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- Margaret Filsell
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- 14 November 2004
It was a beautiful day that Sunday in early June 1944. The weather was so perfect that our whole evacuated family, including aunts and cousins, complete with baby, set out from the Cornish village of Tywardreath for the beach at Polkerris. The older members of the family were lucky, being transported in my father's family saloon, with the special petrol ration he had been allcoated to protect my 'delicate' health after near-death from pneumonia. I was deemd healthy enough to walk the 3 or 4 miles from the village and around the cliff with my friend and younger family members.
Some time during the afternoon we were aware of some strange craft approcahing the harbour. Up they came on to the beach and the American occupants jumped out and went round asking everyone if they'd like to come for a ride. Naturally we all waded in and soon, packed standing into the middle, were being whisked off around the bay. Just as we were thoroughly enjoying ourselves a whistle sounded from somewhere in the distance and the crews took us back to the beach, helped us out and disappeared post haste in the direction from which they had come. To this day I don't know whether other people on other Cornish beaches had the same experience. I've never met any, then or now. I don't know either, whether the crews had official approval for the jaunt.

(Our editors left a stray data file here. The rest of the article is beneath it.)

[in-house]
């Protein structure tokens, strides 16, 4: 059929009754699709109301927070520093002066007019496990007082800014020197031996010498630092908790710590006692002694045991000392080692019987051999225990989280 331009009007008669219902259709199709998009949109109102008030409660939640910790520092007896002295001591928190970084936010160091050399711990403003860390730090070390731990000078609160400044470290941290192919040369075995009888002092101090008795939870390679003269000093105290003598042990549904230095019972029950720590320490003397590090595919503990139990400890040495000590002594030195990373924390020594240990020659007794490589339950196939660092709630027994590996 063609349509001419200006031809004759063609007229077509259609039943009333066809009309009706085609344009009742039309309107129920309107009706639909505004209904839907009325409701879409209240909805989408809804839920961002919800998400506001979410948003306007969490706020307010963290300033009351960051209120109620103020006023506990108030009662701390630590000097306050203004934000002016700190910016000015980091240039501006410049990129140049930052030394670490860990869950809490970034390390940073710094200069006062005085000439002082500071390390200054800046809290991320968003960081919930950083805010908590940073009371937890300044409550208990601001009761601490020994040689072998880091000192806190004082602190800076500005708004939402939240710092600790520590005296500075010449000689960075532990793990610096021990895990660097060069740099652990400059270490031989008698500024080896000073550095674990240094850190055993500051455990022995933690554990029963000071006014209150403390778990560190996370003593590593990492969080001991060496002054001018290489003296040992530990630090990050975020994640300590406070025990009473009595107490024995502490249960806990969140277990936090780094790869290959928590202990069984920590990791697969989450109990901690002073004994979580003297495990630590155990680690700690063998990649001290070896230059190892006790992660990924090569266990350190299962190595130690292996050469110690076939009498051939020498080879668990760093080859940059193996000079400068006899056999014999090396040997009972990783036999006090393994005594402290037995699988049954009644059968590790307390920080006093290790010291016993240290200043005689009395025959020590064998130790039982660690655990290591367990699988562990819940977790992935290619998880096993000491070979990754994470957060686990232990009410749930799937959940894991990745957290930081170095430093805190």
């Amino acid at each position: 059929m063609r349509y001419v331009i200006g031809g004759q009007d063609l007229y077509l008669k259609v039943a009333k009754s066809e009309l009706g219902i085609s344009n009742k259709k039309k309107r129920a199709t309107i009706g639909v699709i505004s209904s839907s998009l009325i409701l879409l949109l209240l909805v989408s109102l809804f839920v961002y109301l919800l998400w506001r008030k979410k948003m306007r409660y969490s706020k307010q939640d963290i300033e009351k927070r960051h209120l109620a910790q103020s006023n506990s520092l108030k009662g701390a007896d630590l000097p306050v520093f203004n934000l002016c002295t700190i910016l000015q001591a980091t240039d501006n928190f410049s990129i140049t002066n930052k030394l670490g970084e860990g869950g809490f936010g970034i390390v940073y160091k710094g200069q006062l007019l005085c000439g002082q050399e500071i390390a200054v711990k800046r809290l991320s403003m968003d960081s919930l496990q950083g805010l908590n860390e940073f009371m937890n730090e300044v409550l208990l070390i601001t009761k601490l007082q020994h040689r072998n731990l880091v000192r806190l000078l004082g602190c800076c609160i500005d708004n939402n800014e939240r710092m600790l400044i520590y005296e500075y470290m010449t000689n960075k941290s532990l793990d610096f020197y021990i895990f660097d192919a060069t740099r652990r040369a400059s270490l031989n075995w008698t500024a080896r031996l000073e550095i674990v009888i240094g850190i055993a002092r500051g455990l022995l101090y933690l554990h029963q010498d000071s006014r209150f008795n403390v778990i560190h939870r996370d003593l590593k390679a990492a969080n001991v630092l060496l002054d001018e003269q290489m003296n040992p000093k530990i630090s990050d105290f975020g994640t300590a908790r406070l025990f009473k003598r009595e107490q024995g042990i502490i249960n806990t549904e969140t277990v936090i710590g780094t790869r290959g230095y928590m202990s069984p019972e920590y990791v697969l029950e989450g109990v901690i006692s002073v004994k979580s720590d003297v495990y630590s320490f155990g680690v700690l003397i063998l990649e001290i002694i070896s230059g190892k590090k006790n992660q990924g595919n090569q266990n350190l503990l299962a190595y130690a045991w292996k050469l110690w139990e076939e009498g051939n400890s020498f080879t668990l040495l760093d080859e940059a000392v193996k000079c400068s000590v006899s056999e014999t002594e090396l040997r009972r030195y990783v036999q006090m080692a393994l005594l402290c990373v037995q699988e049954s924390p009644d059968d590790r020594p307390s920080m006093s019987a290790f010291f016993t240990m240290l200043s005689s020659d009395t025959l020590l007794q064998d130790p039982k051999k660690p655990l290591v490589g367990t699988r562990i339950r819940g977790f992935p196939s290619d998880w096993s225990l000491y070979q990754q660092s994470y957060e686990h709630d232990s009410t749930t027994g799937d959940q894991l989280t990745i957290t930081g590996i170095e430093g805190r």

A few days later news came of D Day I don't remember anything else about the time or listening to or reading the news, but the trip in the landing craft was special and now I often wonder what happened to those young men - which beach they were destined for and whether many of them made it. I hope they did.
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